The Wife:

While the central mystery of this episode is pretty unremarkable (i.e. rather devoid of twists, turns and red herrings), I think that this episode is one of the strongest episodes of this series in terms of its sensitivity toward its subject. I’ve already written about how affected I was by the dog fighting episode from this season, but I found this one to be quite moving as well.

The victim was a male-to-female transgendered woman who used to be a zealous television preacher when she was a man, but instead became a preacher in a small community on the Chesapeake inhabited by recovering addicts and others trying to start a new life. I thought the episode provided an interesting portrait of how outsiders deal with members of the transgender community, particularly those with strong religious beliefs. The victim’s ex-wife was appalled by the notion that her husband had “altered God’s plan” by becoming a woman, but the victim’s son, on the other hand, seemed to completely understand that the human body is merely a covering for what’s really inside, a notion that is at the core of the trans community.

Bones and Booth discuss transition, transgenders and transatlanticism. Not really. They mostly just discuss remains of things.

Bones and Booth discuss transition, transgenders and transatlanticism. Not really. They mostly just discuss remains of things.

Brennan cannot understand why the ex-wife would be so appalled at transgendered individuals when, to Bones, it’s no different than having cheek implants or breast augmentation, a point with which I certainly agree. (Although Booth, to save face in the interview, counters that plastic surgery of a non-gendered transitional nature is merely augmenting nature, not completely changing it.) One of my particular academic interests is in the representation of the body in narratives, so to me any augmentation is basically the same and should be viewed as such: making one’s outside fit how one feels inside.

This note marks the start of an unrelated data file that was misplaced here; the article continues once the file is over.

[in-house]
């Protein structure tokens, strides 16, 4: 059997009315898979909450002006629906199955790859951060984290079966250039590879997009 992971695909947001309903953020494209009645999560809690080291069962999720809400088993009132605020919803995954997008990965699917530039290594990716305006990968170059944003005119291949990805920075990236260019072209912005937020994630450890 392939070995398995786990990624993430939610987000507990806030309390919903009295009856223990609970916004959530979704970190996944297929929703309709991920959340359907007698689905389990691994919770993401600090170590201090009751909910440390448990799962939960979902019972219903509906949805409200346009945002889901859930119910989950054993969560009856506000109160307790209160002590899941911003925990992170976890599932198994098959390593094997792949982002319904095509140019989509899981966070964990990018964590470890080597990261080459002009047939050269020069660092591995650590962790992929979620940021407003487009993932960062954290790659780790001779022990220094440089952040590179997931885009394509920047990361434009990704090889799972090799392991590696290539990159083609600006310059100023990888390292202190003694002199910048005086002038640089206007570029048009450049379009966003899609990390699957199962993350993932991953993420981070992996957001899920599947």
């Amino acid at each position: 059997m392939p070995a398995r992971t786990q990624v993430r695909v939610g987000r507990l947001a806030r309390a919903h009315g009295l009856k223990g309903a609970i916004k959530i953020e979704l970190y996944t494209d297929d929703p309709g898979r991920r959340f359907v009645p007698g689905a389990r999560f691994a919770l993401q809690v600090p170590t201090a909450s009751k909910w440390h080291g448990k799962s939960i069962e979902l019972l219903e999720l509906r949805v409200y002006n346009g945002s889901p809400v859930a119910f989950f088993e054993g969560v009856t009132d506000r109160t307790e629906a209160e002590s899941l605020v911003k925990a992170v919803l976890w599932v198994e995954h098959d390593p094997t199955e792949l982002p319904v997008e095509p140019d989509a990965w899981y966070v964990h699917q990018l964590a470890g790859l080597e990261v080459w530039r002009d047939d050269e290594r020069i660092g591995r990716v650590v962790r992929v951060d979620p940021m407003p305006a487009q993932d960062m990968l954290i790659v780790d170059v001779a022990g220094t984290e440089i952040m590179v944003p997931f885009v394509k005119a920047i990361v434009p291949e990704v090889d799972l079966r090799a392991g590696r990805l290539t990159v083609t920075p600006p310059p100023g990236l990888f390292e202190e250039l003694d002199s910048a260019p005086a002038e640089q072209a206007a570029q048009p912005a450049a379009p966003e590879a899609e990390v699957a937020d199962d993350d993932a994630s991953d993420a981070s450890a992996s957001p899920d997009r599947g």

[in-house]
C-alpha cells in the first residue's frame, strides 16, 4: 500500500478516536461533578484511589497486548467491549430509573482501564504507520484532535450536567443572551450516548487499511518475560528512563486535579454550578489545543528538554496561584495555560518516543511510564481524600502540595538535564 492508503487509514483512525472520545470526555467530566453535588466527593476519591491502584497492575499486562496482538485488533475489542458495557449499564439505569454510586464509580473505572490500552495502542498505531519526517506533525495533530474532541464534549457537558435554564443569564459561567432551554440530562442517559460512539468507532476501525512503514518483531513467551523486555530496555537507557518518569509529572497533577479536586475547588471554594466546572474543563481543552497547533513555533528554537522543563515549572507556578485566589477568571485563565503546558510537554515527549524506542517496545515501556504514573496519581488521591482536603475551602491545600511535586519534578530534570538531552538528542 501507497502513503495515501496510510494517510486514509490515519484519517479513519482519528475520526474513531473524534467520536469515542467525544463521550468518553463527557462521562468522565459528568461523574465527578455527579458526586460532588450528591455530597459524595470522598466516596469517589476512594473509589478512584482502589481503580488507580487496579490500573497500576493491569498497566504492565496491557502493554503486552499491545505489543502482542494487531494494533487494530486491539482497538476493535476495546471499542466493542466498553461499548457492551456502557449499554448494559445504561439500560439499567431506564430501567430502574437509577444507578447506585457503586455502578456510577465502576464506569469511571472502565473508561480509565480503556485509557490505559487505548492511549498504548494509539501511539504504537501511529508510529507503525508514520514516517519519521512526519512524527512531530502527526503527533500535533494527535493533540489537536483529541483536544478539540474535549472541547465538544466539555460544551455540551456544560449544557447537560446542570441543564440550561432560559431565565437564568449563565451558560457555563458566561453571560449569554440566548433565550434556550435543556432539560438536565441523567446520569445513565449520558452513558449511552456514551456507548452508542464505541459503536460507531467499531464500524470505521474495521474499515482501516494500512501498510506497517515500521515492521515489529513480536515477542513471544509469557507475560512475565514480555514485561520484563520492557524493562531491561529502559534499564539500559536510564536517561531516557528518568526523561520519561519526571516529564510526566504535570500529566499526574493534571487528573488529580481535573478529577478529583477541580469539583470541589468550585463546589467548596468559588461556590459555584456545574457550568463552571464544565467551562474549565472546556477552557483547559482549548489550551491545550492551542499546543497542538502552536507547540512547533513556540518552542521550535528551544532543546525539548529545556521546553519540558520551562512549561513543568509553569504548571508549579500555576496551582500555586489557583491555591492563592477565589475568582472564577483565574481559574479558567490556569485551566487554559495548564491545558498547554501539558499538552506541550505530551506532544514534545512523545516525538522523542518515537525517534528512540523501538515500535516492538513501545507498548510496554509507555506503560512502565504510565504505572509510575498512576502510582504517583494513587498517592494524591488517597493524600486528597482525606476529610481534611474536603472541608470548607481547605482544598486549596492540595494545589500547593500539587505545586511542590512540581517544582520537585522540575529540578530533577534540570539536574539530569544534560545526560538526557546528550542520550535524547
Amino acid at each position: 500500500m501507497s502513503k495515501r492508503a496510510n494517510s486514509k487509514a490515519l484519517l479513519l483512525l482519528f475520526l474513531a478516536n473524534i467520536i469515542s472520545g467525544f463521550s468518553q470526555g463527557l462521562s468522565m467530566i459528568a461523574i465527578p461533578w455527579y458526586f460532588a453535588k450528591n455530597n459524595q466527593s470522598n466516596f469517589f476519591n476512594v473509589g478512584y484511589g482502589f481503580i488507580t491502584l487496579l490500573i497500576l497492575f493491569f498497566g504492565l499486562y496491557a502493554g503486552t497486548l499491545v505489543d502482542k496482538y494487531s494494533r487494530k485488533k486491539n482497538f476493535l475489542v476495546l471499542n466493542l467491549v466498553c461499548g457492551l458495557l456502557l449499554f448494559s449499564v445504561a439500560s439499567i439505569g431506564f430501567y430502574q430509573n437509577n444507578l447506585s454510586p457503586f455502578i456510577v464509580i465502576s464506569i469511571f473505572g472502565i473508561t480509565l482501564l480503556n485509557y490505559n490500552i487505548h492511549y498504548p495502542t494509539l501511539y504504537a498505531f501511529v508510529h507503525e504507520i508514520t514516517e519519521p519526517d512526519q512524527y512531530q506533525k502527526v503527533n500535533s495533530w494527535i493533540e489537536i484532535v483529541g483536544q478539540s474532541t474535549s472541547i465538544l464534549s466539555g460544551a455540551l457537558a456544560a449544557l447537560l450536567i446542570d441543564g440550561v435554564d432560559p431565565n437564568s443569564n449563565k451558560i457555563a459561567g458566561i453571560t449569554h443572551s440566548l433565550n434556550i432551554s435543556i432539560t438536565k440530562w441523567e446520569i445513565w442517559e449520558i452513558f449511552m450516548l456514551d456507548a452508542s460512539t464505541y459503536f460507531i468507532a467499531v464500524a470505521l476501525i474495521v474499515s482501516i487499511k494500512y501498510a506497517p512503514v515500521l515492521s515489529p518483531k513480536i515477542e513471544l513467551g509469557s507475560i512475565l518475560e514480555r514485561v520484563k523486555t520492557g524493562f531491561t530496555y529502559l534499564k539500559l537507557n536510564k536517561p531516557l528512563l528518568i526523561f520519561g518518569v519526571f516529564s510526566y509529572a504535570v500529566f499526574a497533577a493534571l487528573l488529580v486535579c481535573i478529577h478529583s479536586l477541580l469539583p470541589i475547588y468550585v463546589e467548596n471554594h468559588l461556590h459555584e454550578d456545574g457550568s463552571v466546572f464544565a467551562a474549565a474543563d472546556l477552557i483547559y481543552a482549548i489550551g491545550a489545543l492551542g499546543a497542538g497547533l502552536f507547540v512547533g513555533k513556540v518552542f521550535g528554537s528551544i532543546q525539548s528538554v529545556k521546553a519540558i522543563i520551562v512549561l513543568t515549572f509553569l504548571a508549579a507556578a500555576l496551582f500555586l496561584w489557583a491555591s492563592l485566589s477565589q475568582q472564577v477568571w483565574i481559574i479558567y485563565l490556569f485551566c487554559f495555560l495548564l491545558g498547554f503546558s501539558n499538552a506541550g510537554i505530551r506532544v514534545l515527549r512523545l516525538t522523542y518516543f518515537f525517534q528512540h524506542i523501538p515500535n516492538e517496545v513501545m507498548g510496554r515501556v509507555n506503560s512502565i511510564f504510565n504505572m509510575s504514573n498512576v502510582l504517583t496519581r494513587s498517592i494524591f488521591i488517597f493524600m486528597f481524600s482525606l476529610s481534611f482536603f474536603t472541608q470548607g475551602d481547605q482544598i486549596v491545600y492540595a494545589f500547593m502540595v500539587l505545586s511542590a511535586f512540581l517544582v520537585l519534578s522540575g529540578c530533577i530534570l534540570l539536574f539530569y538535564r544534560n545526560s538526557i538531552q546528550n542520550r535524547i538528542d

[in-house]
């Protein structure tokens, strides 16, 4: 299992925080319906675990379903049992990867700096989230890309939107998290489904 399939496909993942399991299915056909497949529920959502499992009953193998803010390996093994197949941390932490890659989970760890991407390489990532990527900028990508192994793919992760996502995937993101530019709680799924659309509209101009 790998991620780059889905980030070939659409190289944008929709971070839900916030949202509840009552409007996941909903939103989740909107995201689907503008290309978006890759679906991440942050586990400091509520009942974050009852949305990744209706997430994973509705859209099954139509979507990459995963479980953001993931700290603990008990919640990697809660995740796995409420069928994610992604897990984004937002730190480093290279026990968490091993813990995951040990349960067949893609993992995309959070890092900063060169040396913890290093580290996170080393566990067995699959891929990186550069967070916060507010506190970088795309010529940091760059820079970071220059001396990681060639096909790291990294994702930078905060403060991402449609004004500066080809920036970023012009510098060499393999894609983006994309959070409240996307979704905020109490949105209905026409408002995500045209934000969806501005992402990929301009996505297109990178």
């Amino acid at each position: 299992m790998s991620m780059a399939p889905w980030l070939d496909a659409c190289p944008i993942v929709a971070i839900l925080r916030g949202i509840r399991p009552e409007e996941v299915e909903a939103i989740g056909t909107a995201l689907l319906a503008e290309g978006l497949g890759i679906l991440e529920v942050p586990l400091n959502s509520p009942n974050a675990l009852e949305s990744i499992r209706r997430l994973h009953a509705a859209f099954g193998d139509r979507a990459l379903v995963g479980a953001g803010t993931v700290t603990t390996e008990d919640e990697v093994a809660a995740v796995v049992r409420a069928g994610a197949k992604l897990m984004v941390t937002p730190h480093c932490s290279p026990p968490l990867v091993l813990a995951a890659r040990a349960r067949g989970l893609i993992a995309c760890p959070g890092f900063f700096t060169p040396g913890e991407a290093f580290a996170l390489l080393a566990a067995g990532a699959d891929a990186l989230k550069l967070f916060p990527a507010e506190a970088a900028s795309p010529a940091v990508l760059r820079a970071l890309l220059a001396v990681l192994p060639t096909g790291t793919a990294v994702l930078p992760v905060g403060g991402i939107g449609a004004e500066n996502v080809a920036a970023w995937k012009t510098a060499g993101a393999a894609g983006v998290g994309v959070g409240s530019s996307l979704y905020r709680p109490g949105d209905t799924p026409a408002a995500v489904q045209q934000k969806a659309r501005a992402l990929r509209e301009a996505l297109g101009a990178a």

Sweets presented a lovely notion about the connection between the victim’s religious devotion and her position as a transgendered person when he discussed the idea of being trans suggesting a crossing-over, implying something intensely spiritual. Transcendence is divine, and that idea, for Sweets, is reflected in the body of the transgendered individual. His speech made me really happy to hear, and as I’m sure it made any trans fans of Bones.

For as glowing as I may be about the way this show presents my views, I greatly admire how those ideas are framed within the rhetoric of science. They rarely seem to be trying too hard to present one view over the other, generally presenting multiple perspectives of an issue, which I think this episode did admirably. Certainly, the victim’s son is correct: our bodies are like dust jackets, merely a covering for the rich text that lies underneath. It’s an apt metaphor that fits nicely into my own worldview, and I’m surprised to find a sentiment I so intimately connect with on an FBI procedural on FOX.

The Husband:

Despite having watched this episode very recently, I can barely recall any real bits of the mystery, so I have to echo my wife by saying that, aside from the education on transgender theory, it was a pretty low-level episode, so I’m going to go right into:


Vincent Nigel-Murray (Ryan Cartwright): 4

Pros: As usual, very adept at his job despite any shortcomings both brain-wise and personality-wise. Nice British accent and foppish charm

Cons: His tangential nature of both stories and facts rubbed everyone at the Jeffersonian the wrong way and I’m sure many viewers as well. Any Jeffersonian squint should be more focused on the job at hand and less on merely trying to be impressive or neurotic. I can also barely remember him.